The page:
Emergency Fund vs Credit Card

Jumping off of buildings or throwing yourself out of a plane or diving off a 400 foot bridge is a crazy adrenalin rush that’s addicting. But without a safety net or parachute or harness… you can only do it once. My emergency fund is the safety net that allows me to jump off of life’s buildings — to take Life-Changing risks —  as often as I want.

So with a fully loaded emergency fund (3-6 months of my living expenses, sheltered quietly from my sticky, greedy, materialistic hands in a tidy money market account), I can take risks. I can “step out in faith” ALL THE TIME as churchy people love to say. For example, if we decide at age 35 that my husband wants to quit his job and become a full time freelance basket weaver in Uganda, or if we want to quit working and volunteer full time at a non-profit, or if I want to start a nonprofit and not get paid ever — or whatever the crazy dream might be — we can actually do those things.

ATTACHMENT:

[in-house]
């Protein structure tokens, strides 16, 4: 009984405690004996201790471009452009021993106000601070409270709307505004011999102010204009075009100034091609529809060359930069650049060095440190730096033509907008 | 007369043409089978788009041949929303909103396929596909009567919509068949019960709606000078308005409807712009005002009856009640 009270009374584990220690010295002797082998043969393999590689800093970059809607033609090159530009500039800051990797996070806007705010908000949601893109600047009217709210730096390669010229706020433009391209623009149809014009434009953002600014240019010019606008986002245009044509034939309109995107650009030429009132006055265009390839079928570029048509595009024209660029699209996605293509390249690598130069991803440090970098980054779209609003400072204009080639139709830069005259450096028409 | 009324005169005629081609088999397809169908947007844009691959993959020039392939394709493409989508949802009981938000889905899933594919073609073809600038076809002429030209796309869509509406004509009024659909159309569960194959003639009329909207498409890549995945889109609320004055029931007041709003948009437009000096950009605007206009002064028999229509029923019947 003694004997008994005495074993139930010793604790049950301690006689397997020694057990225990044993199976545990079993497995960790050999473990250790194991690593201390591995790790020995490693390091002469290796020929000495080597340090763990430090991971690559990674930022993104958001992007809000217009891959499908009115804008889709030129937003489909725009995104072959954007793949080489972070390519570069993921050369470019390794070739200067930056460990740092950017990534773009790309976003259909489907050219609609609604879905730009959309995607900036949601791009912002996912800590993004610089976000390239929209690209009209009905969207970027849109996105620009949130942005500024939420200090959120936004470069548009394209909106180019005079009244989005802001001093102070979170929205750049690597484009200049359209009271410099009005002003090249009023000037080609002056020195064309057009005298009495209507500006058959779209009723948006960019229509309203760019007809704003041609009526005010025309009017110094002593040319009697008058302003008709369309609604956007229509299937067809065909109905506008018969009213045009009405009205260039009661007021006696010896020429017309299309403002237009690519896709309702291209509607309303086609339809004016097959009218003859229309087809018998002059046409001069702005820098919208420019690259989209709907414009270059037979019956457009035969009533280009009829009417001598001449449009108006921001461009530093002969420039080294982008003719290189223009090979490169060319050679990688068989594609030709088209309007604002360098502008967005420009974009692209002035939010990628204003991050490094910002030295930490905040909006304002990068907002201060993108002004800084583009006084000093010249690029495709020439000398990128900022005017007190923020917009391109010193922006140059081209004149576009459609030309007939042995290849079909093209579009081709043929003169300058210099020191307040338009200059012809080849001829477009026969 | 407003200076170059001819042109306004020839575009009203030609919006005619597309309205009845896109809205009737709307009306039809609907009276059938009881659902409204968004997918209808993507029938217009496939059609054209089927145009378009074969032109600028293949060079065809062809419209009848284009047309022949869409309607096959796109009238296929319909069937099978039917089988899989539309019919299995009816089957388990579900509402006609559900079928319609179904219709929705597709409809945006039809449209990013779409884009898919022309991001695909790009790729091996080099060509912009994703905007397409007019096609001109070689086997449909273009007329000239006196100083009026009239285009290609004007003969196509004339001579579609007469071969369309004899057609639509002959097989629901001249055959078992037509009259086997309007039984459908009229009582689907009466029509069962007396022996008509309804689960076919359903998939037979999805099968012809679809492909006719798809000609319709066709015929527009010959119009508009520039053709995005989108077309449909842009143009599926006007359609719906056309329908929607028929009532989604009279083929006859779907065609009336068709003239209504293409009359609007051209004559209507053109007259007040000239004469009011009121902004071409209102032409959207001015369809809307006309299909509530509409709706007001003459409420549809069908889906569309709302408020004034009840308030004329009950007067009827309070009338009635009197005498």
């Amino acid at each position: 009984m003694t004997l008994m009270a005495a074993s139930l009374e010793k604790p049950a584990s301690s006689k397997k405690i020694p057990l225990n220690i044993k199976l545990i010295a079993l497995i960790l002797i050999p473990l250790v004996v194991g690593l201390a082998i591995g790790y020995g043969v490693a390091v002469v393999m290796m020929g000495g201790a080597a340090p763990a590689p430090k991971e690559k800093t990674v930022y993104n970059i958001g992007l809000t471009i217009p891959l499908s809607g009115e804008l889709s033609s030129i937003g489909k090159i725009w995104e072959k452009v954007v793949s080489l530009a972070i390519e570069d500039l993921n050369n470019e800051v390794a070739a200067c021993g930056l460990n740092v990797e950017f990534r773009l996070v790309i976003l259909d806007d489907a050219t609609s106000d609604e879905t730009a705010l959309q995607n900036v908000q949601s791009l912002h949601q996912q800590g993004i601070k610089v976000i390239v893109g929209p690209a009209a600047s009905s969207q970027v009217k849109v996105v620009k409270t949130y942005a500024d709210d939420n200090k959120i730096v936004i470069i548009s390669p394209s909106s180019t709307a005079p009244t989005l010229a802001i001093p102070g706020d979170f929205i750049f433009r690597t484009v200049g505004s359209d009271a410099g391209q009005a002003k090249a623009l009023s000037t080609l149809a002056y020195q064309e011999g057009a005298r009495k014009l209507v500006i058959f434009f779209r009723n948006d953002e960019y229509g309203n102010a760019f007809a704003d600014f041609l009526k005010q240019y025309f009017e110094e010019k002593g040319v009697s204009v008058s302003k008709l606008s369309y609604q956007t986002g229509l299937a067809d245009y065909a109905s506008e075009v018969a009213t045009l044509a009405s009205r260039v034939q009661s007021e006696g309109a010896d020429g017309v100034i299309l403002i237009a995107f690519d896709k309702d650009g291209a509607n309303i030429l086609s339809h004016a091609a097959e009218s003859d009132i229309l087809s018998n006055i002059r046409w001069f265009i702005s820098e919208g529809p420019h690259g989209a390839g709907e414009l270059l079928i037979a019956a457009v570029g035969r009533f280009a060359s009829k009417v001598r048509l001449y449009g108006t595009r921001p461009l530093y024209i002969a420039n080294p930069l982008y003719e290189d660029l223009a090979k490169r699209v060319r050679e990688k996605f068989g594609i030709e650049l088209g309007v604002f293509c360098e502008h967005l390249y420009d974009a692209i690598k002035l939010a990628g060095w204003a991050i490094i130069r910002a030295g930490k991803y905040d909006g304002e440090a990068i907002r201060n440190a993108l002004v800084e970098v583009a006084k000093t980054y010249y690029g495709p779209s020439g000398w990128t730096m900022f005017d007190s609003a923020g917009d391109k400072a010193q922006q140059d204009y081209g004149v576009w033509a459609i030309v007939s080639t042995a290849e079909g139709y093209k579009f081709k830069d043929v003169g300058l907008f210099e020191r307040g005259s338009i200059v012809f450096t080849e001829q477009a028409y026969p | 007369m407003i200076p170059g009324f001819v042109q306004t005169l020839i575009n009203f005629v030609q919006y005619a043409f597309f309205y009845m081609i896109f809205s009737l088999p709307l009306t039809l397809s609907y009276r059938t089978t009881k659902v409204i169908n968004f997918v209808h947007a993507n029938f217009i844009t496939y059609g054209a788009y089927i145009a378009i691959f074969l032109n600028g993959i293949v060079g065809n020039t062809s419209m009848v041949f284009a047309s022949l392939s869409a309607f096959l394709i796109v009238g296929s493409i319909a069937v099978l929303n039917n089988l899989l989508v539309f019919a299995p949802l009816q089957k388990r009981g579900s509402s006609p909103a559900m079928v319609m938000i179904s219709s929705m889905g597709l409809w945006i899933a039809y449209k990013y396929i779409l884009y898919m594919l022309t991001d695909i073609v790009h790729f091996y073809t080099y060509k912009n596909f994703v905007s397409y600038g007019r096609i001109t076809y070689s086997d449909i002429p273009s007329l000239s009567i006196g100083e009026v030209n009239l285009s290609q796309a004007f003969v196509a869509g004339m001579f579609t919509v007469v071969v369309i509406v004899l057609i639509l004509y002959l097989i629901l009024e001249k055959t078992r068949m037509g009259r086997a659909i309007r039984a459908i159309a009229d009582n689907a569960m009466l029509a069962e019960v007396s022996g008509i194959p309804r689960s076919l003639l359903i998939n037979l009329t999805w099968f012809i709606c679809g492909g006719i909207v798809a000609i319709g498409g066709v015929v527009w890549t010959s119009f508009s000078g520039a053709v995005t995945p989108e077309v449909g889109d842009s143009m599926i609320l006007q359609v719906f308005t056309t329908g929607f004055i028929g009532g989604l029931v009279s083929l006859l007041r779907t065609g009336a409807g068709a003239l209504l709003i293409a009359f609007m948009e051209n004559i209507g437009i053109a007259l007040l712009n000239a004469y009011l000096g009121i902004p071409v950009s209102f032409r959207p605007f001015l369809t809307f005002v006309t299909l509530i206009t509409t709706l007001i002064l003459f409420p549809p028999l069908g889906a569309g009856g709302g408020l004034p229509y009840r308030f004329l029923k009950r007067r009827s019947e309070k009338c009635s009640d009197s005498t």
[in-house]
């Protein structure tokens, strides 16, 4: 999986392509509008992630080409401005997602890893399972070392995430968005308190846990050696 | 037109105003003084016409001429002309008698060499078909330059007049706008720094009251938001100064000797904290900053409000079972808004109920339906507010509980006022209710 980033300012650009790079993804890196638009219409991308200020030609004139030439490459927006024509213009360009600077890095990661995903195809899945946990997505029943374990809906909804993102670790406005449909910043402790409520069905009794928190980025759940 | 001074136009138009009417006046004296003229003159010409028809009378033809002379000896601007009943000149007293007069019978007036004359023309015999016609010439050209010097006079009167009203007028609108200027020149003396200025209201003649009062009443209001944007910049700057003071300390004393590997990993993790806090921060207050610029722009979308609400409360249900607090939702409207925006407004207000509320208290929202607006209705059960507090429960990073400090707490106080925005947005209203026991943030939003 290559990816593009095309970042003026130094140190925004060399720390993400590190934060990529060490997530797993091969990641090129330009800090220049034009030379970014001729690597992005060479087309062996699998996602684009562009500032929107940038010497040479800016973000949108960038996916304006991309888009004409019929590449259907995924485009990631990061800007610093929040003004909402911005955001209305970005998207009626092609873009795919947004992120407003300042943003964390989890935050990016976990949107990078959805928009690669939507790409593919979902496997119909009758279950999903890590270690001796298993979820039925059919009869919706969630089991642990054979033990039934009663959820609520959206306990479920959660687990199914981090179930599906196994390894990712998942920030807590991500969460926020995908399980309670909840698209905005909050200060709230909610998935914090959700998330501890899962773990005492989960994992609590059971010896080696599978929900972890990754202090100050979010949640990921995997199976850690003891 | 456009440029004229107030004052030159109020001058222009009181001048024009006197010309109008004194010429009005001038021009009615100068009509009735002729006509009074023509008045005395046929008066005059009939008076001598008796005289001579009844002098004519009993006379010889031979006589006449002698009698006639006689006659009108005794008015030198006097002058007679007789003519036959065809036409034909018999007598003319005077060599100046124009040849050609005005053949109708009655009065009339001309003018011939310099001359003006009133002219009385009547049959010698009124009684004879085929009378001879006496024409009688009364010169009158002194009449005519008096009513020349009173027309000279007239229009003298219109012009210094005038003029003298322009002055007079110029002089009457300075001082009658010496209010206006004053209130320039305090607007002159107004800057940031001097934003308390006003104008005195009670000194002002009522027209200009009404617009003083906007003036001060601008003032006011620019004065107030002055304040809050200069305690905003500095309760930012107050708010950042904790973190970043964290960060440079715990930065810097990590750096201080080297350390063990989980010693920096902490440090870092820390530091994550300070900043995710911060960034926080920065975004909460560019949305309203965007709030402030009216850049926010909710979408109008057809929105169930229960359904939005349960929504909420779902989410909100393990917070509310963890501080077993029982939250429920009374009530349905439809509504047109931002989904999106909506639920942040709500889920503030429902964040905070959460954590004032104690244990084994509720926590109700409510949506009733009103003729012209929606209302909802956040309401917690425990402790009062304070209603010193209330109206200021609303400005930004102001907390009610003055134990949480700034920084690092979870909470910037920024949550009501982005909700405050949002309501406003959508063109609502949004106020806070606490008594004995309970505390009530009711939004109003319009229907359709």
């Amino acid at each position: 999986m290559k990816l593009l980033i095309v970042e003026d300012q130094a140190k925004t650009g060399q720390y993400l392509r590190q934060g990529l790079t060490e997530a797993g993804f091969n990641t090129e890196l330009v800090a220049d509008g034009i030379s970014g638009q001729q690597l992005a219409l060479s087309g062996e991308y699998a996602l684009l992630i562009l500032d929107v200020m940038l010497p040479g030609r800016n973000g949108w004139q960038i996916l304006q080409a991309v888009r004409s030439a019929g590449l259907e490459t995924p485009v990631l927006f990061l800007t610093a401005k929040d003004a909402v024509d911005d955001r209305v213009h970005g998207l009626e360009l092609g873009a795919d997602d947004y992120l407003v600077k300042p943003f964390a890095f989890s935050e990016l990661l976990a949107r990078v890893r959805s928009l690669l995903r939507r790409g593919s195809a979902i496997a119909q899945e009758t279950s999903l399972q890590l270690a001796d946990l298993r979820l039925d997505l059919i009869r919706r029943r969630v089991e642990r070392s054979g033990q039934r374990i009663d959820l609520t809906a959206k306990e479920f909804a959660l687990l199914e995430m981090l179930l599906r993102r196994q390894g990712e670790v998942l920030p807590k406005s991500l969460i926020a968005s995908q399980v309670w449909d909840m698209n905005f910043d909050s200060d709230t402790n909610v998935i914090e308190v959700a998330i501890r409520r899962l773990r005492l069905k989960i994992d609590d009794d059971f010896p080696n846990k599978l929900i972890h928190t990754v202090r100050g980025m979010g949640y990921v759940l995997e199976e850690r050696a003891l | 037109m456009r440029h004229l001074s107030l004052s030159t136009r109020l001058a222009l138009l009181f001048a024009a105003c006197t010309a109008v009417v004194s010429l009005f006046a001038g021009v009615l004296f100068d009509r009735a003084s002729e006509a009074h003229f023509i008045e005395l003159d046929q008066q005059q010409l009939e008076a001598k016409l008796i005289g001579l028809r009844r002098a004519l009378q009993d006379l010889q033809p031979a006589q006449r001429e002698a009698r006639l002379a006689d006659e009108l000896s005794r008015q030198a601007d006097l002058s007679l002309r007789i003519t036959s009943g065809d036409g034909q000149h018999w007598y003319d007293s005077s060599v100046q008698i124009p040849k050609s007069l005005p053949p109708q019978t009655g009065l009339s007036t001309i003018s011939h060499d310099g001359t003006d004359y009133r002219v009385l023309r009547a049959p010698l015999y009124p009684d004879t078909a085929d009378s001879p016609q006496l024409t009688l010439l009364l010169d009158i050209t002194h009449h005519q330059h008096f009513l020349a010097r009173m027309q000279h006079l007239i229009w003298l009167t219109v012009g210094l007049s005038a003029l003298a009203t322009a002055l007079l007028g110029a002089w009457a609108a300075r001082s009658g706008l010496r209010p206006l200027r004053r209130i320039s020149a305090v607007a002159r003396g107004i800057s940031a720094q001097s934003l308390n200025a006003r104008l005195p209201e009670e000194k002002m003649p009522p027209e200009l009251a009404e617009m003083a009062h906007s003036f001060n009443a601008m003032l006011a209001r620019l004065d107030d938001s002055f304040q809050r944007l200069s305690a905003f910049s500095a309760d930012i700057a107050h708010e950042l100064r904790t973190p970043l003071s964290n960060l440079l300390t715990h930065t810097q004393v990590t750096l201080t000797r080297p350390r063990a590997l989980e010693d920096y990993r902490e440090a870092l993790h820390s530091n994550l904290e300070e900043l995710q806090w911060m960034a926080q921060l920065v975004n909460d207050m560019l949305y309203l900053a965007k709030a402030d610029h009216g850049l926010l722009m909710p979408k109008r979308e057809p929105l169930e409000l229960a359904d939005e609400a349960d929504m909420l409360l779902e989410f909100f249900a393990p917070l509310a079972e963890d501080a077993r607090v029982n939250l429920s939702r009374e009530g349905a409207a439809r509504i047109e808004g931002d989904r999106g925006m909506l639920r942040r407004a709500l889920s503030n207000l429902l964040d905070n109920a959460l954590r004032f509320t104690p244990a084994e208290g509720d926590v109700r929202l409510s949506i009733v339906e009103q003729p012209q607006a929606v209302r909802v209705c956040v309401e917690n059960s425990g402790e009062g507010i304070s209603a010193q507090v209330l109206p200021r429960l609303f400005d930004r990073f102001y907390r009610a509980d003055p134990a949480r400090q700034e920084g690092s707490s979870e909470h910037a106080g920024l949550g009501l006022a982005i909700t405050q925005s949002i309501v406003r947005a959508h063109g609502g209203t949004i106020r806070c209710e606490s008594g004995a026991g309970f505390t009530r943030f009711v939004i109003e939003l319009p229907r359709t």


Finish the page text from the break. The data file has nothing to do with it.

We don’t want to.

Yet.

But we could if we wanted to.

Because we have money to tide us over while we figure out our next steps, we don’t have to claw our way through every pay period, just waiting for the next one. If we dream of doing something crazy, we can. And if we have an emergency, like my house burns down and I need a hotel, or my car explodes, we can just write a check to pay for it. And still do the crazy thing we want to do.

I’m starting to realize there’s a “secret levels” situation when it comes to finances. (Yes, that’s a Mario reference). And that is, when you’re walking with Jesus and you’ve “won with money” and you’re living at peace with your finances and He starts telling you to do some pretty cool stuff, sometimes that stuff blows protocol out of the water. Sometimes — rarely but occasionally — that crazy stuff just doesn’t fit on a spreadsheet.